Stories on herbal care & health

Sep. 24, 2020

I usually just enjoy photographing this aster, however;
Per Jim McDonald, the dried blossoms were also snuffed for similar purposes, or the vapor inhaled as a steam.

Aster tea was used to treat earache, relieve gas pains, stomach aches, & fevers. The flowers and roots were both commonly used.
I do love the Asters.

Be well, my Aster loving friends, jonnie dee, the #herbalrealestateagent
#tsht #herbalrealestateagent #jonniedee #harmonyrealtygroup #prettypictures

Sep. 20, 2020

Goldenrod...a great herb for tea, salve, a bath soak, oil or tincture...
Pick your Goldenrod, hang it upside down to dry. When it's dry, cut and clip it and then it's ready to do any of the above.

Store in your favorite jars or ziplock bags.

She has a wonderful spicy scent and it makes a great tea; So many health benefits.

Ps...she is given a bad rap for being an allergen when it is usually ragweed that blooms at the same time. Goldenrod actually helps most people with their allergy issues.
However; just remember, yes, yes, you can do it!

#findanherbstudyituseitloveitandshareit
Be well, jonnie dee #tsht #herbalrealestateagent #jonniedee #harmonyrealtygroup #prettypictures #goldenrod #herbsweedsandwanderings #herbwoman #healthyliving #herbs

Sep. 16, 2020
Did ya know??....that other marigolds besides the calendula marigold are also useful?
 
Use the petals and not the center or the greens. The petals are used in salads, rice, soups, eggs, quiche and other dishes. Some use it as an inexpensive replacement for the saffron spice.

Used fresh or dried. It's usually not the bigger share of the dish because they can be bitter. Most people like the tagetes marigold as the better of the bunch. Taste for yourself. Although we could use a little bit more of the bitter foods in our diet.

If you do an internet search for the marigold flower essence meaning, the tagetes is the first one that appears. Try making a flower essence from the flowers.

A essential oil from the tagetes is also sold online. They are pretty in a homemade potpourri too.🌼

So...move over calendula marigold, because there is room for all marigolds in the foraging kingdom.

#findanherbstudyituseitloveitandshareit #tsht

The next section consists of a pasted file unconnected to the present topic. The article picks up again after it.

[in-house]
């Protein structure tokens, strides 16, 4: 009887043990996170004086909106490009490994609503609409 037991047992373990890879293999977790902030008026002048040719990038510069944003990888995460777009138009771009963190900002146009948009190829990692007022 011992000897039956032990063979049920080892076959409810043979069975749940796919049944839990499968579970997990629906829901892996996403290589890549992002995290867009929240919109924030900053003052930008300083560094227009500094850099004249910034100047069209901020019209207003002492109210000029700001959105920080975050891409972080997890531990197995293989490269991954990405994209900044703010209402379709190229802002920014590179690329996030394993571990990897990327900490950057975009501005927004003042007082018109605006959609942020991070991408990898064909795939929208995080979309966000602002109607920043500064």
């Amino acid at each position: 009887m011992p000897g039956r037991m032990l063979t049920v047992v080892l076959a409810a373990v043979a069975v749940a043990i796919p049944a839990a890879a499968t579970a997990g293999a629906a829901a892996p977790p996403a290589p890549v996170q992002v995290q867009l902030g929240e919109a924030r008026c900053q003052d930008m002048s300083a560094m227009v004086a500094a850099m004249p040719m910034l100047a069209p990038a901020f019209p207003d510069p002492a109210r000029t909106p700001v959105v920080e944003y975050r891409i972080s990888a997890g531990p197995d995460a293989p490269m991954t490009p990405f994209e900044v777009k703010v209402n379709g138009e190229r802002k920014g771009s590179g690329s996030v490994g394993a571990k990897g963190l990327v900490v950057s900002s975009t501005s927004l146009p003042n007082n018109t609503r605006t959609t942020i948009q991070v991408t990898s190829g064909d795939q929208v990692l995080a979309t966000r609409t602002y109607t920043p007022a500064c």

I'm loving orange... Be adventurous, my friends, much love, jonnie dee #tsht #herbalrealestateagent #jonniedee #marigold #flowerpower #orange

 

Sep. 14, 2020
Also called Sambucol at your local pharmacy...
Looking to build your immune system and prevent colds, flu and virus...
 
She's a pretty good plant ally...

My son spoke to me about the coronavirus yesterday and I told him that we could beef up our arsenal of herbal allies and make our bodies more resilient.

I'm not saying that our wild and weedy herbs are a miracle worker but they certainly can give us the edge we may need to keep us healthy.

 

Jul. 26, 2020

Did you know?...that one of my top garden flowers for years was the lovely echinacea/purple coneflower. Many of you have it in your gardens. It always surprises me when I share that it makes a great flower tea for the cold and flu season that the person didn't know about any of the benefits. In the early days of learning herbs it was one of the first herbs that I learned to use and very gratifying to pull out the dusty pink petals and leaves and brew healthy tea to shorten the duration of a cold or flu.

In those days it was hard to find information and confirmation that I could use the flower heads and leaves. Now with the internet you can find so much information.

However, I am here as a reminder or to share new information with you.

In today's picture I have taken dried and fresh echinacea flowers and leaves and have put them in my loosely packed jar and filled it with 100 proof vodka.

I shall leave it for 6-8 weeks and it should be done just in time for the cold and flu season.

You can infuse the echinacea in vinegar and honey to make an oxymel if you don't want to use alcohol. It's easy to do and many of you have this lovely flowering herb in your garden.

For an infusion or tea, you can use fresh or dried flowers to make tea. Cut the stems in about 8-12 inch lengths and bundle 6-10 stems together with a string or rubber band and hang upside down to dry. After dried, separate from the stem and put in a ziplock or mason jar for future use. I use approximately a few tablespoons of herb or a large flower head and a few leaves for a cup of tea or two, steeping for 15 minutes.

Please share with me if you already do this and what experiences you've had or how you use it. I would love to hear if you are going to try it for the first time. It's a great time to learn a few basics on how to give your body an immune system boost.

Be well, my friends, much love, jonnie dee #tsht #herbalrealestateagent #jonniedee #wildcrafting #eattheweeds #touchsomeoneshearttoday #harmonyrealtygroup #nwohiorealtor #jonniewagner #herbsweedsandwanderings